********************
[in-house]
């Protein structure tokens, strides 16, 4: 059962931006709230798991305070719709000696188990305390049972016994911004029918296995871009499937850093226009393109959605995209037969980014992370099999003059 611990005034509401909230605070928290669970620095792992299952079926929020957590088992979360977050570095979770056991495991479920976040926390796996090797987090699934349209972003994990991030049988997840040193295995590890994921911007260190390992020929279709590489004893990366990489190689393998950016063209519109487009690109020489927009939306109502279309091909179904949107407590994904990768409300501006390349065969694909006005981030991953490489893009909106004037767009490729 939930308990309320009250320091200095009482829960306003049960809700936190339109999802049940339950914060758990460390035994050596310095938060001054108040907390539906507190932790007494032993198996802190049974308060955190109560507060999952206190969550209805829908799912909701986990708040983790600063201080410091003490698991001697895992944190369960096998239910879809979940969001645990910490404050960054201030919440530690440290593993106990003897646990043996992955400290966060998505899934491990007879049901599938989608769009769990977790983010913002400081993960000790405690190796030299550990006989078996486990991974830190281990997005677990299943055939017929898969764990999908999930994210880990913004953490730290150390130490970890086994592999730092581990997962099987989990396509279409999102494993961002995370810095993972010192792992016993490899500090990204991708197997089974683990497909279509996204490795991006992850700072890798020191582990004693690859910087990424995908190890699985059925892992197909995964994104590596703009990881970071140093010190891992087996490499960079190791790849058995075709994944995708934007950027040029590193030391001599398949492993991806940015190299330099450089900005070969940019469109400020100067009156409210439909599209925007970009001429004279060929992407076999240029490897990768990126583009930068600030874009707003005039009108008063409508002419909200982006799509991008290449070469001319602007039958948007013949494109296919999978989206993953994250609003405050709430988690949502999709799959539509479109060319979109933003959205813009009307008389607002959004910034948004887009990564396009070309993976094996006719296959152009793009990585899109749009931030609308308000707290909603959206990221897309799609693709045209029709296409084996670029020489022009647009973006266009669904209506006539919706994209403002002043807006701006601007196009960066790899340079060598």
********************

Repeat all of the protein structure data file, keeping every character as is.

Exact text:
[in-house]
């Protein structure tokens, strides 16, 4: 059962931006709230798991305070719709000696188990305390049972016994911004029918296995871009499937850093226009393109959605995209037969980014992370099999003059 611990005034509401909230605070928290669970620095792992299952079926929020957590088992979360977050570095979770056991495991479920976040926390796996090797987090699934349209972003994990991030049988997840040193295995590890994921911007260190390992020929279709590489004893990366990489190689393998950016063209519109487009690109020489927009939306109502279309091909179904949107407590994904990768409300501006390349065969694909006005981030991953490489893009909106004037767009490729 939930308990309320009250320091200095009482829960306003049960809700936190339109999802049940339950914060758990460390035994050596310095938060001054108040907390539906507190932790007494032993198996802190049974308060955190109560507060999952206190969550209805829908799912909701986990708040983790600063201080410091003490698991001697895992944190369960096998239910879809979940969001645990910490404050960054201030919440530690440290593993106990003897646990043996992955400290966060998505899934491990007879049901599938989608769009769990977790983010913002400081993960000790405690190796030299550990006989078996486990991974830190281990997005677990299943055939017929898969764990999908999930994210880990913004953490730290150390130490970890086994592999730092581990997962099987989990396509279409999102494993961002995370810095993972010192792992016993490899500090990204991708197997089974683990497909279509996204490795991006992850700072890798020191582990004693690859910087990424995908190890699985059925892992197909995964994104590596703009990881970071140093010190891992087996490499960079190791790849058995075709994944995708934007950027040029590193030391001599398949492993991806940015190299330099450089900005070969940019469109400020100067009156409210439909599209925007970009001429004279060929992407076999240029490897990768990126583009930068600030874009707003005039009108008063409508002419909200982006799509991008290449070469001319602007039958948007013949494109296919999978989206993953994250609003405050709430988690949502999709799959539509479109060319979109933003959205813009009307008389607002959004910034948004887009990564396009070309993976094996006719296959152009793009990585899109749009931030609308308000707290909603959206990221897309799609693709045209029709296409084996670029020489022009647009973006266009669904209506006539919706994209403002002043807006701006601007196009960066790899340079060598």